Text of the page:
As much as I believe and love and try to create a home that looks like these dream pictures on social media, I just cannot do it. I get overwhelmed, or I burnout, or I stress at the children when they ruin my hard work, or I just don’t know how to do it and maintain my work.

And in my weakness, I wonder – why bother? I’m not going to be able to do that, so I wonder why I keep killing myself over those pictures.

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This is not my kitchen.

 

Upwards and Outwards.

 

Thankfully, Psalm 40 continues on for the poor and needy, like me:

“You are my help and my deliverer; You are my God, do not delay.”

When I am struggling and feeling like I cannot keep up, the Lord gently lifts my eyes upwards to Him, the very reason I do this anyway.

My flesh wants to serve myself in homemaking. I want to feel good about myself and the way I home-make. If I make it a day creating and working in our home that meets my standard, I feel good. But why? I have been serving myself. So, the next day when I can’t because the children are sick or I’ve used up all my energy the day before, then my self-worth plummets.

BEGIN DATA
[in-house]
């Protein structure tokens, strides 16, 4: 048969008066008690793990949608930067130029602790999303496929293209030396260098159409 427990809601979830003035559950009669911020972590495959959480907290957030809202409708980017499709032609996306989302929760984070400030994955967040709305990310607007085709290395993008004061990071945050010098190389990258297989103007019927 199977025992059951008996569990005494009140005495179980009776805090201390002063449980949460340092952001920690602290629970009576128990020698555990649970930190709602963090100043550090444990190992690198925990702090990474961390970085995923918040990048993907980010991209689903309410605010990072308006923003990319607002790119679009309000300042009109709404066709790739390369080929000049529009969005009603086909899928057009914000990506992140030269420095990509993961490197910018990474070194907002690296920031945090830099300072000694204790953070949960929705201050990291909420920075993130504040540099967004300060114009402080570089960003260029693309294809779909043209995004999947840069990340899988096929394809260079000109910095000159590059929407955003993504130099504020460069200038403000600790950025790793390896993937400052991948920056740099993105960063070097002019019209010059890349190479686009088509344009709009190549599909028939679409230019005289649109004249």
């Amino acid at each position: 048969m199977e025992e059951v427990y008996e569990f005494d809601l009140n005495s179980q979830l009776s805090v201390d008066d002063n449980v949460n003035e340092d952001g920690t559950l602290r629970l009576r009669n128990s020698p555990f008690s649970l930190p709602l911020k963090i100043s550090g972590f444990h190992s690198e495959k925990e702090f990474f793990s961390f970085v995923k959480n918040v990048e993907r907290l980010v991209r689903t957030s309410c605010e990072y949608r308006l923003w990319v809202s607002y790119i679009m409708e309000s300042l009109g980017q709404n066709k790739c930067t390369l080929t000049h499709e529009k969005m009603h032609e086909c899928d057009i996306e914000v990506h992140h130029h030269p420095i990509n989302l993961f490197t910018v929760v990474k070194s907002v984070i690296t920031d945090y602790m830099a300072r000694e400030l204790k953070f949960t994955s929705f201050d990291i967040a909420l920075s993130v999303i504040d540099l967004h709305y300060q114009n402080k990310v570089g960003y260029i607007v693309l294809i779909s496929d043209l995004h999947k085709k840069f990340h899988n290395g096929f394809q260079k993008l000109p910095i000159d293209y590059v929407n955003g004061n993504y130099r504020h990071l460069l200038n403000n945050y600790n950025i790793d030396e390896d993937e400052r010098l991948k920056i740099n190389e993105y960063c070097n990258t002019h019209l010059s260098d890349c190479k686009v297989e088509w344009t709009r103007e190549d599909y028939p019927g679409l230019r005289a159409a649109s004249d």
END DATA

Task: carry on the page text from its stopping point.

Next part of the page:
I need to check my heart about why I am trying to make our home a certain way. Who am I really working for? I know the answer by how the state of my home makes me feel about myself.

And this is why social media has such an effect on me: I make it all about me – what inspires me, what my things look like in a picture, and how my home compares.

 

True Homemaking.

But why am I a homemaker?

It is because God has made me one. I live in a house He has provided for me. I care for a husband whom He clefted me to. And I nurture two children who He brought to life through me.